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Bishop Fisher Features Lent and Easter

Holy Thursday becomes day of service as Mass


Jesus is perhaps the best model of a servant leader, a generous and forgiving, who cares for his followers and teaches by example. 

Bishop Michael W. Fisher pours water over the feet of a choir member at St. Joseph Cathedral. Washing the feet of others has become a Holy Thursday tradition. (Photo by Nicole Dzimira)

For Catholics, Holy Thursday commemorates the Last Supper of Jesus Christ. It was at that time when he instituted the priesthood and the Sacrament of Holy Communion. Today, it begins the most solemn part of the liturgical year. At St. Joseph Cathedral in downtown Buffalo, the day was marked with an evening Mass that followed Jesus’ example of service.

“My brothers and sisters, tonight we begin our sacred triduum, the three holiest days of our Church year where we walk with the Lord in His passion,” announced Bishop Michael W. Fisher in welcoming the congregation on April 6. “Tonight, He shares His last meal with His disciples. And that meal continues today on this holy altar. We are also encouraged in His example to a life of service to God’s people. As He washed the feet of His disciples, we will do so in commemoration tonight.”

Preceding Communion, Bishop Fisher arranged two chairs, a basin and a pitcher of water to silently wash the feet of nine people including choir members and children.

Father Sean Paul Fleming, rector of St. Joseph Cathedral, gave a homily and tribute to a Cathedral volunteer who offered his own selfless service to the community.

According to the Gospel of St. Paul, Jesus washed the feet of his disciples as a final act of service. Following the Last Supper, He tied a towel about His waist and filled a basin with water. Then, one after another He washed the feet of each disciple, except Judas, who had already departed to betray Him.

Jesus explained His actions saying, “You should wash one another’s feet. I have set an example that you should do as I have done for you. Very truly I tell you, no servant is greater than his master, nor is a messenger greater than the one who sent him. Now that you know these things, you will be blessed if you do them.”

“Many among Jesus’ followers felt that washing of the feet was a sign of reconciliation, it was a sign of the forgiveness of sins, and as we wash each other’s feet we see a certain tenderness, forgiveness, gentleness and hope. And that helps us as we find that grace, as we find that tenderness, as we find that compassion that helps us walk that journey of discipleship, that pilgrimage that we so often hear of,” Father Fleming said from the pulpit.

Father Fleming then invited all present to pray for fellow pilgrim George Wopperer, a fixture at the cathedral, seen standing by the front door “for every single Sunday Mass, for every single event and ordination, and anything else you can think of that goes on in this church.”

“He’s on his final pilgrimage to walk home with the Lord,” Father Fleming explained. “I visited with him and prayed with him yesterday, and I can’t begin to count the number of ways in which George has supported me personally and this parish community as a whole. And he wishes he could be here tonight to celebrate with us. He shared with me not only his optimism and his joy for embracing this final journey with the Lord, but he told me that one of his favorite songs was ‘Just a Closer Walk With Thee.’ I think it typifies who George is – a believer – and who we should all aspire to be as disciples, and what the Lord does for us in the Eucharist.”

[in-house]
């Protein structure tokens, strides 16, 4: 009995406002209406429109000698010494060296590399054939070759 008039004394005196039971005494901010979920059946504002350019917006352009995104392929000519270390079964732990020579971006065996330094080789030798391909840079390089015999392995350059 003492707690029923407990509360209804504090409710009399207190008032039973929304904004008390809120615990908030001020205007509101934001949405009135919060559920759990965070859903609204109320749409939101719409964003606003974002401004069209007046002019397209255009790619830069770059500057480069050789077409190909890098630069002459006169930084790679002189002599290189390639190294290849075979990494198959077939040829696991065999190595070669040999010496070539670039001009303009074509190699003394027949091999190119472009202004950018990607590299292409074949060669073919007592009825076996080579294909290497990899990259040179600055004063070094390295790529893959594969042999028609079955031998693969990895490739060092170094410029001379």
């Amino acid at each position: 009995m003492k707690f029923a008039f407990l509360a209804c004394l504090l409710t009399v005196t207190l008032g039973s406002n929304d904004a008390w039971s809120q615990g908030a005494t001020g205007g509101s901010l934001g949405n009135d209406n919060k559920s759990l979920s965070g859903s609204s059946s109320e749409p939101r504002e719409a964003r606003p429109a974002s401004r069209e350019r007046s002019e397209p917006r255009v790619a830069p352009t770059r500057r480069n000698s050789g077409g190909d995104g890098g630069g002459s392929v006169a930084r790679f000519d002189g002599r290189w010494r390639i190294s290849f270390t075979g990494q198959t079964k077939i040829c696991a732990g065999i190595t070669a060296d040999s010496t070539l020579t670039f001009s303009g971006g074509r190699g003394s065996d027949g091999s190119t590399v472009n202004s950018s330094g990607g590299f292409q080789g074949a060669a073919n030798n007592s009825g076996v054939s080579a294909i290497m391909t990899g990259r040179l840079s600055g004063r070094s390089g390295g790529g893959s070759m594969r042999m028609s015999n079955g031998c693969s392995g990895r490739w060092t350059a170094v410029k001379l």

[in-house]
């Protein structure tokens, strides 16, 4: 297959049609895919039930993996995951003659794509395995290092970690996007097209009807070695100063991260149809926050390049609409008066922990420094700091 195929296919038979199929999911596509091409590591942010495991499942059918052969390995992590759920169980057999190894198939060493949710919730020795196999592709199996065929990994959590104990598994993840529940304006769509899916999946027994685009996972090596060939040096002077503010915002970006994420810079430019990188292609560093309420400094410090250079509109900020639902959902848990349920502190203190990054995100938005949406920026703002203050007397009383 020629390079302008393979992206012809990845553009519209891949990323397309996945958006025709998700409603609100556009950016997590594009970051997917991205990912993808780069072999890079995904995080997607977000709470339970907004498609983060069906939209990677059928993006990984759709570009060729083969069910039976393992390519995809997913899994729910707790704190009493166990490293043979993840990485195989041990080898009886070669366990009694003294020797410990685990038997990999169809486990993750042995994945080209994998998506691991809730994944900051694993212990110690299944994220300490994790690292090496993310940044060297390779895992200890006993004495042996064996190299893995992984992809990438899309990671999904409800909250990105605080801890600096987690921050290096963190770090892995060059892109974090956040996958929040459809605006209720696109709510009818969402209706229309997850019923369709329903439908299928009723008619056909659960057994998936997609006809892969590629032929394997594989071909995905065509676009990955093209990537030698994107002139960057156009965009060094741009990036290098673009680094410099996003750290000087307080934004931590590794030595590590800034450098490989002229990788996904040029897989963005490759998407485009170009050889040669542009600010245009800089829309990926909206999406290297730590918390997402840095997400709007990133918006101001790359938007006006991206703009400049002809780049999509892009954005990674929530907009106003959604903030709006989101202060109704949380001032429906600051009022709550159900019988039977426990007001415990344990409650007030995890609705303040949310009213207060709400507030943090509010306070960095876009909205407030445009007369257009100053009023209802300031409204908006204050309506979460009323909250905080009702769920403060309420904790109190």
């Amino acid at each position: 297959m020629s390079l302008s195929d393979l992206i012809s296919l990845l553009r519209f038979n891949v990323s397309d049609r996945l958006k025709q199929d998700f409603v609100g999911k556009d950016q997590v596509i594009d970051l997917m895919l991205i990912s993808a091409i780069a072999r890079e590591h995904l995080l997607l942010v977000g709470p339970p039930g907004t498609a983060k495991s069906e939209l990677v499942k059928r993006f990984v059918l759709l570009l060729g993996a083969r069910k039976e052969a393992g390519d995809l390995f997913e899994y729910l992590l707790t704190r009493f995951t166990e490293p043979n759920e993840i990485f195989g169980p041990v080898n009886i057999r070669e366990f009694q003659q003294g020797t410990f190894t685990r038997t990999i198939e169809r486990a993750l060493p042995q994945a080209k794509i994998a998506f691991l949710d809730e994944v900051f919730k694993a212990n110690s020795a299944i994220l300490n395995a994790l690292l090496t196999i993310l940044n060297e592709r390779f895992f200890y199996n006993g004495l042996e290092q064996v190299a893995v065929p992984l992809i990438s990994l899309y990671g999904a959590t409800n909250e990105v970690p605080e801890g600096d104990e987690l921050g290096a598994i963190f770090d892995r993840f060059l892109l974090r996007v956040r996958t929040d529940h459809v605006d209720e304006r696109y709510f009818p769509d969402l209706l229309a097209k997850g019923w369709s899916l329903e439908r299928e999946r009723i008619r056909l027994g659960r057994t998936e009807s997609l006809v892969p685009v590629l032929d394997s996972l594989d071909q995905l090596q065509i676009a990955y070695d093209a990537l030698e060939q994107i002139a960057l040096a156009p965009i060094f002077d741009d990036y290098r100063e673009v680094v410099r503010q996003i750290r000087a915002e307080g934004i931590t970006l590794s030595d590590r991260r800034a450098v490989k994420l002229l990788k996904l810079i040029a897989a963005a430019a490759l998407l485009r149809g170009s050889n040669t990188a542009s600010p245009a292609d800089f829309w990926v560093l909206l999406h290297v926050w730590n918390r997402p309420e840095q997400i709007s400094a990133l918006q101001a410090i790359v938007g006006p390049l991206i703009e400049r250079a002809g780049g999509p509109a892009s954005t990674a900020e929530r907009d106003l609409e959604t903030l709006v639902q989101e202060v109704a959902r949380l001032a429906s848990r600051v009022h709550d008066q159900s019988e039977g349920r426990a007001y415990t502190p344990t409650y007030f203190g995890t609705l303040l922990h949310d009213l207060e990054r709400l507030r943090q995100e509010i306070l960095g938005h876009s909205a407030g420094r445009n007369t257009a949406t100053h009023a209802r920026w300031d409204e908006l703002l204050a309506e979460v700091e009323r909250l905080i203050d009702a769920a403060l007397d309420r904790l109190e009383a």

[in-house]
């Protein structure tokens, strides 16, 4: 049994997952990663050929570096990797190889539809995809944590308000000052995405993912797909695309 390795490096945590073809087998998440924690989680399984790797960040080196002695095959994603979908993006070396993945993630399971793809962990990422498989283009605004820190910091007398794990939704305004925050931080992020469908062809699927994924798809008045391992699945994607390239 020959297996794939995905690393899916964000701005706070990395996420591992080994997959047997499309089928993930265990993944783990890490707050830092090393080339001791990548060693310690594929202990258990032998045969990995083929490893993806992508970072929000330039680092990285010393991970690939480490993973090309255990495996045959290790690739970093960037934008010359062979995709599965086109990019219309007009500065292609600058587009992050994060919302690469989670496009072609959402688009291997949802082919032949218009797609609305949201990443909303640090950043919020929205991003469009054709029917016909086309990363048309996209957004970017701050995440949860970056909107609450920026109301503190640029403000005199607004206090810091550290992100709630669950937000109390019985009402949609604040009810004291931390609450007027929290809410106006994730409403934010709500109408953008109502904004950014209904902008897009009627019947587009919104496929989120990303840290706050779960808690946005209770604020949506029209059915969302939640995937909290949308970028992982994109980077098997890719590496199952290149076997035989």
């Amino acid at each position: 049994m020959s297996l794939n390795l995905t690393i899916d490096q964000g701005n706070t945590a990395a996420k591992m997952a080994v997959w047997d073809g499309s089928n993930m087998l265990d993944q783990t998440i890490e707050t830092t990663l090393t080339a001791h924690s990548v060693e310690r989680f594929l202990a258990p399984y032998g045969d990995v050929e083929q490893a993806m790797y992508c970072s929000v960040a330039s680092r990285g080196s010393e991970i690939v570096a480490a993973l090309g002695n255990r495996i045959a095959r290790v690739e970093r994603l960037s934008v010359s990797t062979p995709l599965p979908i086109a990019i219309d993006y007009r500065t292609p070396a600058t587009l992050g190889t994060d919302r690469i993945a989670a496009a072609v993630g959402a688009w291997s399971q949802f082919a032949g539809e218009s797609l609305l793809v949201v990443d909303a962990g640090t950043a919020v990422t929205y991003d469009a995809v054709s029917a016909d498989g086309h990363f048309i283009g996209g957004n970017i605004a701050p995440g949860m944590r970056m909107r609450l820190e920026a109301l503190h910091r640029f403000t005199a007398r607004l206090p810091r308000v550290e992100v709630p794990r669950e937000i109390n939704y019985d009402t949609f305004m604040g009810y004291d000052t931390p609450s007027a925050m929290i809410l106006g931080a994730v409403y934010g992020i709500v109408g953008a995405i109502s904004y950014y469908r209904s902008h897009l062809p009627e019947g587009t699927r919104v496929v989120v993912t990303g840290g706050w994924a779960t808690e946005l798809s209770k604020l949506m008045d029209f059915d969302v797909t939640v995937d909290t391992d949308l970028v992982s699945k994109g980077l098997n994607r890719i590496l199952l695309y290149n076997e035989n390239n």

He then sang the traditional gospel song.

Eucharistic adoration took place in the Our Lady Chapel of St. Joseph Cathedral on Holy Thursday. (Photo by Nicole Dzimira)

“That song, for me tonight, sums up what Jesus is, what a gift the Eucharist is, the power it has to save and guide us, to cleanse us of our sins, and inspire us to compassionate love for each other. We need more Georges in the world. We need more who understand that gift of Jesus grace and mercy and compassion, like the gift of the Eucharist, that gift that is offered to every single one of us. Today, remember what Jesus did on the night before He died. He passed to pray, to call us to a moment that changed all of history, to give us His body and blood for our nourishment, for our salvation.”

Father Fleming asked everyone to become more fully Christ’s body. “Whether it be the first steps of our life, or on the last steps of our pilgrim journey here on earth, we may always walk more closely with the Lord, we may always stop to pray, to take those opportunities to wash each others feet, to show each other reconciliation and grace and forgiveness, and to model the example of service and justice that Jesus Christ brought to us and brought to humanity and continues to conspire in our hearts, in our minds, in our lives, and continues to conspire in His church by the presence of His spirit and his biding love in the Eucharist,” he said.

Following Mass, the congregation entered the Our Lady Chapel for adoration.


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